The death of the sports legend and seven others leaves mark

By Thomas Samuel

Franklin College student athletes are mourning the death of one of the greatest legends in American basketball. 

Former NBA All-Star and Lakers Player Kobe Bryant died in a helicopter crash in Calabasas, California on Jan. 26. He died alongside his daughter Gianna, 13, and seven other passengers. There were no survivors.

In the weeks since his death, student athletes and coaches at Franklin College have reflected on his legacy and impact on their lives. 

Jenna Cowart, a women’s basketball player, was on her work break at Main and Madison Market Café when she heard the news from her best friend. She said she was in a state of denial but soon felt a sense of sadness and disbelief. She knew a lot of people who looked up to Bryant growing up and she felt like the impact would affect them more than her.

“When I found out he died, I checked on all of my guy friends to make sure they were okay,” said Cowart.

“A lot of the guys were huge fans and look up to him,” Brian Lebowitz, Franklin College men’s associate head basketball coach, said about the team. 

He says that as a coach he will make sure to be there for his team and use it as a reminder that the game can always be taken away from you and to make the most of the opportunities that you are given in life.

“I saw all of the hard work Kobe put in and applied it to my game to get where I am today,” said Borden Kennedy, the starting point guard for the Grizzlies.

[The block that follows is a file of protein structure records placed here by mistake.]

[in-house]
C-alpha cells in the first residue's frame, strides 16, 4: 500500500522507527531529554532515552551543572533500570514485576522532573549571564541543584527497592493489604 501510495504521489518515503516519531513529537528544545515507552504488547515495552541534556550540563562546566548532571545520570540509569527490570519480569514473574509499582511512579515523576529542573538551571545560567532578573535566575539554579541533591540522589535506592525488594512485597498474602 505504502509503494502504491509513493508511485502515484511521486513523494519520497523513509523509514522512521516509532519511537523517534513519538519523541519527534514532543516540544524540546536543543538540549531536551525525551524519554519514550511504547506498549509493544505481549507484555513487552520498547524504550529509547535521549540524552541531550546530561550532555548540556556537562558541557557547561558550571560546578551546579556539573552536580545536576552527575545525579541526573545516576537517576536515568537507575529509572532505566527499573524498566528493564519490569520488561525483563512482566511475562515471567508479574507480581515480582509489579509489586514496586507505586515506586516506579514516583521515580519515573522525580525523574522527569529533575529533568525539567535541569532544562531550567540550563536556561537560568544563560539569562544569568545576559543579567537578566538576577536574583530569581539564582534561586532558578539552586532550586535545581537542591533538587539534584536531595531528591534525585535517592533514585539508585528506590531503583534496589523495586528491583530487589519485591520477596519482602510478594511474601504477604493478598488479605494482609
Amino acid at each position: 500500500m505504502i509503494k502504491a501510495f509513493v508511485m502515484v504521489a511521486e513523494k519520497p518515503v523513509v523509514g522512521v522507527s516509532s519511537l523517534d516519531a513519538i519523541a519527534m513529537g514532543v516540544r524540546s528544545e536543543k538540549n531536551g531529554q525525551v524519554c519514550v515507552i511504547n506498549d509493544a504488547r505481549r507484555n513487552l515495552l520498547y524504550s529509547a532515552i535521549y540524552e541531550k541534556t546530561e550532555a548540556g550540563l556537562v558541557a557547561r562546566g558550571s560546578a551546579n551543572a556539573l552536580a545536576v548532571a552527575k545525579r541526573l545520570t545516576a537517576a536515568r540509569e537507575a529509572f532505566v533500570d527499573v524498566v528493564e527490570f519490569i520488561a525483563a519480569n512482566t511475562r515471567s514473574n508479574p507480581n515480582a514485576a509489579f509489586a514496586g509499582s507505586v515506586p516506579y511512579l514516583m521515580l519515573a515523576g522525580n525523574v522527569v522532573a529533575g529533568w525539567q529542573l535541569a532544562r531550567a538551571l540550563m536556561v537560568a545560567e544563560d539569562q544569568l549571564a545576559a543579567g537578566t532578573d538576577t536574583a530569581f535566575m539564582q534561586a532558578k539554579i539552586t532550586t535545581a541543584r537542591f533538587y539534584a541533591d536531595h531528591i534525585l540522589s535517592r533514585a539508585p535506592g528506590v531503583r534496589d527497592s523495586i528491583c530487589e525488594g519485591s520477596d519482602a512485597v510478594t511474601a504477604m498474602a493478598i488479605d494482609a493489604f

Kennedy watched Bryant growing up and specifically remembers the 2008 NBA Finals against the Celtics. He considers Bryant an inspiration for his hard-working mentality.

Bryant was known for his “mamba mentality” — a relentless pursuit of greatness with no excuses for not achieving it.

The passing of such a great legend may even impact the way students here at Franklin are taught in the classroom.

Kim Eiler, a former women's basketball coach here at Franklin who teaches a class on diversity and inclusion in sports, said her class is even more important in the wake of Bryant’s death because it will help people to realize and appreciate what people do for diversity. [MOU1] 

Eiler said she plans to use Bryant as an example role model for not only sports, but as an example for being a good person away from the sport. She expressed a great deal of admiration for his commitment to not just being a dad, but a girl dad. Bryant is said to have been most proud of being a girl dad despite all of his achievements on the court. In a conversation with an ESPN reporter, Kobe said, “I would have five more girls if I could, I’m a girl dad!” Eiler feels as if this is important and shows that Kobe is the type of man she hopes to help her students become through her class.




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